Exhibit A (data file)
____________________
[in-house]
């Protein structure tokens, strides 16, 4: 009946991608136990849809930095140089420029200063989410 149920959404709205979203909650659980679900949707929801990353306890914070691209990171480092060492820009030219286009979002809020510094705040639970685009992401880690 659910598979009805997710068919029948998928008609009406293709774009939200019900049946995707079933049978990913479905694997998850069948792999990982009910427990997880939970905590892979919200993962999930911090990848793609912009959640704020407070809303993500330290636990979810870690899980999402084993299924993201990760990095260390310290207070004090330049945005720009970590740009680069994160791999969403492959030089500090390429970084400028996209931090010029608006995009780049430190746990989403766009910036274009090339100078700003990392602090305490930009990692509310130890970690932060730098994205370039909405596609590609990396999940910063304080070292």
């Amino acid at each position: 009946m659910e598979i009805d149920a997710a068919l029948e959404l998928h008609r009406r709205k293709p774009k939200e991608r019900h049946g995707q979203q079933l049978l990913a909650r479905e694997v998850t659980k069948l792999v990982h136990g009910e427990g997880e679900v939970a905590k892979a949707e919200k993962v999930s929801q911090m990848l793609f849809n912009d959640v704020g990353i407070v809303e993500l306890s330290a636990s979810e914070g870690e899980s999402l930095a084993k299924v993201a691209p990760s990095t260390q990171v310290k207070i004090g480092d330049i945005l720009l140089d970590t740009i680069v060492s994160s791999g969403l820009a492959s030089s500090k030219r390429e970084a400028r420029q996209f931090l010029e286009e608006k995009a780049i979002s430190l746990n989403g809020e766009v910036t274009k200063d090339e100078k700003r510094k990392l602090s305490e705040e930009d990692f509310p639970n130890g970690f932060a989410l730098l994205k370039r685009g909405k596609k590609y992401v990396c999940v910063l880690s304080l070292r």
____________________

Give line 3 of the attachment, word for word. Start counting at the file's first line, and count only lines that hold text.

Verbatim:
């Amino acid at each position: 009946m659910e598979i009805d149920a997710a068919l029948e959404l998928h008609r009406r709205k293709p774009k939200e991608r019900h049946g995707q979203q079933l049978l990913a909650r479905e694997v998850t659980k069948l792999v990982h136990g009910e427990g997880e679900v939970a905590k892979a949707e919200k993962v999930s929801q911090m990848l793609f849809n912009d959640v704020g990353i407070v809303e993500l306890s330290a636990s979810e914070g870690e899980s999402l930095a084993k299924v993201a691209p990760s990095t260390q990171v310290k207070i004090g480092d330049i945005l720009l140089d970590t740009i680069v060492s994160s791999g969403l820009a492959s030089s500090k030219r390429e970084a400028r420029q996209f931090l010029e286009e608006k995009a780049i979002s430190l746990n989403g809020e766009v910036t274009k200063d090339e100078k700003r510094k990392l602090s305490e705040e930009d990692f509310p639970n130890g970690f932060a989410l730098l994205k370039r685009g909405k596609k590609y992401v990396c999940v910063l880690s304080l070292r």